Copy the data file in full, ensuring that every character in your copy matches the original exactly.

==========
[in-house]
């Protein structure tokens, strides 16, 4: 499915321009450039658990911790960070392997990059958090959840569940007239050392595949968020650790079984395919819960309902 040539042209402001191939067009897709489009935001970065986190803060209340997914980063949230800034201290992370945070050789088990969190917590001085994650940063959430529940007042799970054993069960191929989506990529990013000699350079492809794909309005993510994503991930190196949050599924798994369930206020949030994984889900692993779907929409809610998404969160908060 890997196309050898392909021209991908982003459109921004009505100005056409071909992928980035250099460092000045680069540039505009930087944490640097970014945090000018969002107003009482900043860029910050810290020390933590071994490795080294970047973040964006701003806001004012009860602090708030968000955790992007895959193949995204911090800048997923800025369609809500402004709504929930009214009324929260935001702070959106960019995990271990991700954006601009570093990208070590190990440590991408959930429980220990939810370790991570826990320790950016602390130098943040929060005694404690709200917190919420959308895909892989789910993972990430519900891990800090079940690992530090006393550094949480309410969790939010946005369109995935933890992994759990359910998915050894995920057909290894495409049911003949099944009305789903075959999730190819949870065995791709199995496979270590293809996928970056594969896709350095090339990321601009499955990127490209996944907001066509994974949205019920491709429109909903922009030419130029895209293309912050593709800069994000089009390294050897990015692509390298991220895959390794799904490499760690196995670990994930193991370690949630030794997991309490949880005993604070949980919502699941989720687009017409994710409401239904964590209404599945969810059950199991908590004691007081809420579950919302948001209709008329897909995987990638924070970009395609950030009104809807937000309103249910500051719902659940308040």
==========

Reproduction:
[in-house]
């Protein structure tokens, strides 16, 4: 499915321009450039658990911790960070392997990059958090959840569940007239050392595949968020650790079984395919819960309902 040539042209402001191939067009897709489009935001970065986190803060209340997914980063949230800034201290992370945070050789088990969190917590001085994650940063959430529940007042799970054993069960191929989506990529990013000699350079492809794909309005993510994503991930190196949050599924798994369930206020949030994984889900692993779907929409809610998404969160908060 890997196309050898392909021209991908982003459109921004009505100005056409071909992928980035250099460092000045680069540039505009930087944490640097970014945090000018969002107003009482900043860029910050810290020390933590071994490795080294970047973040964006701003806001004012009860602090708030968000955790992007895959193949995204911090800048997923800025369609809500402004709504929930009214009324929260935001702070959106960019995990271990991700954006601009570093990208070590190990440590991408959930429980220990939810370790991570826990320790950016602390130098943040929060005694404690709200917190919420959308895909892989789910993972990430519900891990800090079940690992530090006393550094949480309410969790939010946005369109995935933890992994759990359910998915050894995920057909290894495409049911003949099944009305789903075959999730190819949870065995791709199995496979270590293809996928970056594969896709350095090339990321601009499955990127490209996944907001066509994974949205019920491709429109909903922009030419130029895209293309912050593709800069994000089009390294050897990015692509390298991220895959390794799904490499760690196995670990994930193991370690949630030794997991309490949880005993604070949980919502699941989720687009017409994710409401239904964590209404599945969810059950199991908590004691007081809420579950919302948001209709008329897909995987990638924070970009395609950030009104809807937000309103249910500051719902659940308040």